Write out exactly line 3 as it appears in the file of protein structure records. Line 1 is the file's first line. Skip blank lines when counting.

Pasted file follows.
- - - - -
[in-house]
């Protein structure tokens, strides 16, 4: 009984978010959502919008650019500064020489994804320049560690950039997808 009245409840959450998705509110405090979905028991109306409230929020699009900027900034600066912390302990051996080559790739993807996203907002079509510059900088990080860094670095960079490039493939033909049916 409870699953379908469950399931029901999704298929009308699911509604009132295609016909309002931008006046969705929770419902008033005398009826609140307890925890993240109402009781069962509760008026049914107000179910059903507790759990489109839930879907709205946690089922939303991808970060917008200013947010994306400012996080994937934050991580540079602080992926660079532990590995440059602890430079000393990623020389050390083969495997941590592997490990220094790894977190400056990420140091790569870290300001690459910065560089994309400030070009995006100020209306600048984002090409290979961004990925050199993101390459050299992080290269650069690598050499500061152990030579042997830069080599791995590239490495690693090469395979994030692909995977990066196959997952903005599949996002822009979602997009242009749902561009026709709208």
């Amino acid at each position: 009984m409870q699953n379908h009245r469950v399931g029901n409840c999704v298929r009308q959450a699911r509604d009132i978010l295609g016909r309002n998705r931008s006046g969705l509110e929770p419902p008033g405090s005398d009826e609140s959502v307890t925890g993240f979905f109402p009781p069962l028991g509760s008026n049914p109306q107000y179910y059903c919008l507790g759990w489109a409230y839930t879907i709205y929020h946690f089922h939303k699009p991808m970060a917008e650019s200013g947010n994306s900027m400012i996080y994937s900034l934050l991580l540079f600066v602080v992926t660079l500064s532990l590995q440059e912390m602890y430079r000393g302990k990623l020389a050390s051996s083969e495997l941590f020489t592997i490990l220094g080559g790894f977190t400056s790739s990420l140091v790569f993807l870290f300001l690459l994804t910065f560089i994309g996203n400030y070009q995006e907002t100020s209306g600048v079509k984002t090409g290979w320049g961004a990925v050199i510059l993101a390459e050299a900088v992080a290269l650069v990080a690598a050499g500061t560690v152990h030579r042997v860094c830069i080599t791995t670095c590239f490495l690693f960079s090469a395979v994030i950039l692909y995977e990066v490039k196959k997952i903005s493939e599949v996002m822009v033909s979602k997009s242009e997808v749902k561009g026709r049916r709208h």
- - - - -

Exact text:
């Amino acid at each position: 009984m409870q699953n379908h009245r469950v399931g029901n409840c999704v298929r009308q959450a699911r509604d009132i978010l295609g016909r309002n998705r931008s006046g969705l509110e929770p419902p008033g405090s005398d009826e609140s959502v307890t925890g993240f979905f109402p009781p069962l028991g509760s008026n049914p109306q107000y179910y059903c919008l507790g759990w489109a409230y839930t879907i709205y929020h946690f089922h939303k699009p991808m970060a917008e650019s200013g947010n994306s900027m400012i996080y994937s900034l934050l991580l540079f600066v602080v992926t660079l500064s532990l590995q440059e912390m602890y430079r000393g302990k990623l020389a050390s051996s083969e495997l941590f020489t592997i490990l220094g080559g790894f977190t400056s790739s990420l140091v790569f993807l870290f300001l690459l994804t910065f560089i994309g996203n400030y070009q995006e907002t100020s209306g600048v079509k984002t090409g290979w320049g961004a990925v050199i510059l993101a390459e050299a900088v992080a290269l650069v990080a690598a050499g500061t560690v152990h030579r042997v860094c830069i080599t791995t670095c590239f490495l690693f960079s090469a395979v994030i950039l692909y995977e990066v490039k196959k997952i903005s493939e599949v996002m822009v033909s979602k997009s242009e997808v749902k561009g026709r049916r709208h």